By Paul Burka, Texas Monthly
I doubt whether Rick Perry, David Dewhurst, or Tom Craddick has ever heard of the Lane Cove Tunnel in Sidney, Australia. If they had, they might not be so eager to raid the teacher and state employee retirement funds to build toll roads.
On the day the Olympics opened (08/08/08), the Sidney Morning Herald carried the news that the tunnel “is rapidly turning into a bottomless pit for its financial backers….” Two credit rating agencies, Standard & Poor’s and Moody’s, have warned that the toll road could default on its $1.1 billion debt with a year. The tunnel has suffered three consecutive monthly dropoffs in traffic usage. The estimated usage before the road was built was 100,000 vehicles per day; actual numbers in June and July barely exceeded 50,000. A Standard & Poor’s analyst predicted that unless the project gets fresh capital (at least half a billion dollars), it will default within 10 to 16 months. Perhaps TxDOT, since it is such a believer in such projects, would like to invest.
The problem with the financial wheeling and dealing with retirees’ funds that Perry, Dewhurst, and Craddick have proposed is that toll road projects are risky investments. They are risky for two reasons. One is that they are subject to economic fluctuations that affect people’s driving habits, such as the price of gasoline or the pace of development.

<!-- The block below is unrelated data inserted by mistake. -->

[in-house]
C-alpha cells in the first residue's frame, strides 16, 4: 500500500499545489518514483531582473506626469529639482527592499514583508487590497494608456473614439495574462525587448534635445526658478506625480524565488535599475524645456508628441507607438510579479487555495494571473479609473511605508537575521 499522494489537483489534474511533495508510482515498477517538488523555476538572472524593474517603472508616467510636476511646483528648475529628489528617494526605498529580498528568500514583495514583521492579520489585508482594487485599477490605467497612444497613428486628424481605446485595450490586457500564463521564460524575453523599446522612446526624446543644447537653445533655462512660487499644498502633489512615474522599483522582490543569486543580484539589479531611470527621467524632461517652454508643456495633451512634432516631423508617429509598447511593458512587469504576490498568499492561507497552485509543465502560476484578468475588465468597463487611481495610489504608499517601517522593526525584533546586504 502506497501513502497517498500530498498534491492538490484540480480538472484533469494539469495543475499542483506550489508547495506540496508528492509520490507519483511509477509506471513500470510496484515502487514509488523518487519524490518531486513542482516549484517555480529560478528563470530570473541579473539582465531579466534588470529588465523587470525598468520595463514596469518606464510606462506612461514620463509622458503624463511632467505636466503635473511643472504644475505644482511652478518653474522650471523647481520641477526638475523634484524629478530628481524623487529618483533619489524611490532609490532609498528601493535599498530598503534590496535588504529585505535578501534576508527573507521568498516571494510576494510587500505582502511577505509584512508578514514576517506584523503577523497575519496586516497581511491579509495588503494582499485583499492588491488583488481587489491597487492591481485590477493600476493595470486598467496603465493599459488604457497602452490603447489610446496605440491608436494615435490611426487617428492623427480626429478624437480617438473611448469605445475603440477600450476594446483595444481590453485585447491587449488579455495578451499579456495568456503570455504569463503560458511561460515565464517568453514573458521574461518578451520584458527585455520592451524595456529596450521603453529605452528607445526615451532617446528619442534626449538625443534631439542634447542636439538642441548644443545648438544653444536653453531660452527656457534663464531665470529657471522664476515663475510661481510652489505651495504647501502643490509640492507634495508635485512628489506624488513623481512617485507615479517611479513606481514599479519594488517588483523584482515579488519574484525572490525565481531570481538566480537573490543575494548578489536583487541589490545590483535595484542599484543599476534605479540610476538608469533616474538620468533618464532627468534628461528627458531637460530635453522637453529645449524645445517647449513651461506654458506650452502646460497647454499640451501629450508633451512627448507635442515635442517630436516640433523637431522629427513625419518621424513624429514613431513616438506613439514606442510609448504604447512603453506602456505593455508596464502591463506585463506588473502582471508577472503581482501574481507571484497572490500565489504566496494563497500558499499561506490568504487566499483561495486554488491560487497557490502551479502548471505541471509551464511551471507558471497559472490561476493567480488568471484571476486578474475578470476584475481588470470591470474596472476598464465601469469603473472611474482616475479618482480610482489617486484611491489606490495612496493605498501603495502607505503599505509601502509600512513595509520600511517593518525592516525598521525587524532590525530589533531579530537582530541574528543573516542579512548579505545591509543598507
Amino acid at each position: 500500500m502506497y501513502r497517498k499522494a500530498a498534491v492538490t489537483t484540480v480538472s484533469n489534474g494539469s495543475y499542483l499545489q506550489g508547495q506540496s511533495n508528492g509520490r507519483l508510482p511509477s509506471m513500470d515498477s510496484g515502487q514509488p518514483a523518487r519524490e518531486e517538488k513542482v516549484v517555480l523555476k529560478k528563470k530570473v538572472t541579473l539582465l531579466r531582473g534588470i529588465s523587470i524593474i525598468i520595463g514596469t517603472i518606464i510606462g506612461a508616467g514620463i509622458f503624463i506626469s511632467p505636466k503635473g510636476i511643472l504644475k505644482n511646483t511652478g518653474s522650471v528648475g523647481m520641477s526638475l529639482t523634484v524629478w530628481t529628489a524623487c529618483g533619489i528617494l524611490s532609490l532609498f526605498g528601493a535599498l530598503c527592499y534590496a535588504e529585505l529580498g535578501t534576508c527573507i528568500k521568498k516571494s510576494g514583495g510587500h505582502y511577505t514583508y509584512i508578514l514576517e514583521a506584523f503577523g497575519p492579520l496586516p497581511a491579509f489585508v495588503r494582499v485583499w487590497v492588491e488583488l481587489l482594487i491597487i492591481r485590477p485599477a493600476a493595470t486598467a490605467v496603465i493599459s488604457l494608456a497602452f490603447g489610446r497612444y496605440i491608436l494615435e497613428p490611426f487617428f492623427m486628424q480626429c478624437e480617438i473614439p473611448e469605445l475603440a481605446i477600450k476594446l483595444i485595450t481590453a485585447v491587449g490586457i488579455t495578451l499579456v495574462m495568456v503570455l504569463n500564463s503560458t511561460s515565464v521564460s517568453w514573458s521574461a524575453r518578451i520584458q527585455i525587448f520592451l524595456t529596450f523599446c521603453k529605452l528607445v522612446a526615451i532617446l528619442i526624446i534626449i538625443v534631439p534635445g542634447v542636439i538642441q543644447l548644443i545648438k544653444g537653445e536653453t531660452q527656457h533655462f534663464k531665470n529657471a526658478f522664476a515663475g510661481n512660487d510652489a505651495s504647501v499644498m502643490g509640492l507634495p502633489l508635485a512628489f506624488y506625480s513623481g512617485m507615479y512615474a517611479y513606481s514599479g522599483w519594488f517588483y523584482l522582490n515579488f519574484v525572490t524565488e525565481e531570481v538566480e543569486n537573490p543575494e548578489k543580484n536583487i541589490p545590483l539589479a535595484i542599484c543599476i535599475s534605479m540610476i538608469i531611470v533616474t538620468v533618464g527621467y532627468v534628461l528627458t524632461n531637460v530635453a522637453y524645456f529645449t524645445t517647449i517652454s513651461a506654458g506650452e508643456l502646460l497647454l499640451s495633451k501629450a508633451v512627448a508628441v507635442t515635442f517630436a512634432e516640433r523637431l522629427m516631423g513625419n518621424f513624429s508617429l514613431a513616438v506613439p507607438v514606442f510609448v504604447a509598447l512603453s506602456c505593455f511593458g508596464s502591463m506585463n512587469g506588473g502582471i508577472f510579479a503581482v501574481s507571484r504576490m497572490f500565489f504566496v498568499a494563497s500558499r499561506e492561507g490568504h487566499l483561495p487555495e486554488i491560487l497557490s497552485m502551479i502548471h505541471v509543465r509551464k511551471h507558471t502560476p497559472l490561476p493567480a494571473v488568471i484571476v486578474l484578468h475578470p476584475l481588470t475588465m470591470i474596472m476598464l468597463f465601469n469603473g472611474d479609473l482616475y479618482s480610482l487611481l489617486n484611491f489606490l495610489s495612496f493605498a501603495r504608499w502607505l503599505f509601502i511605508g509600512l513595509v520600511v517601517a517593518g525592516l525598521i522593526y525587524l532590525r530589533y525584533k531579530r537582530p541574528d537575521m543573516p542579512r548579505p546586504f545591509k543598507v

The second reason is that, when government is involved, they are vulnerable to political pressure and favoritism. Google “toll road defaults” and you will find a trove of stories with unhappy endings. The Camino Columbia toll road in Laredo, which was rife with political intrigue over which landowners would benefit from having a road go through their property, opened in 2000 and defaulted in 2004. Cost: $90 million. Auctioned off for: $12 million. Tx-DOT bail out acquisition payment: $20 million. The Dulles Greenway toll road to Washington’s Dulles Airport defaulted on its bonds within a year of its opening in 1995. The private owner, Toll Road Investors Partnership II, have lost money every year since the road opened. When toll roads lose money, tolls go up–in this case, to $4.80 by 2012. That works out to an astronomical 35 cents per mile. There are similar stories in Orange County, California (where the state had to buy failing toll lanes), and along Florida’s west coast, and near Richmond, Virginia, where the 8.8-mile Pocohantas Parkway, financed with tax-free bonds, has suffered around a 50% shortfall in projected toll receipts; the state has had to maintain the road because the private owners don’t have the money. Bond ratings have been lowered to below investment grade. To pay off the bonds, the toll was increased by 50%.Read the rest of the article HERE.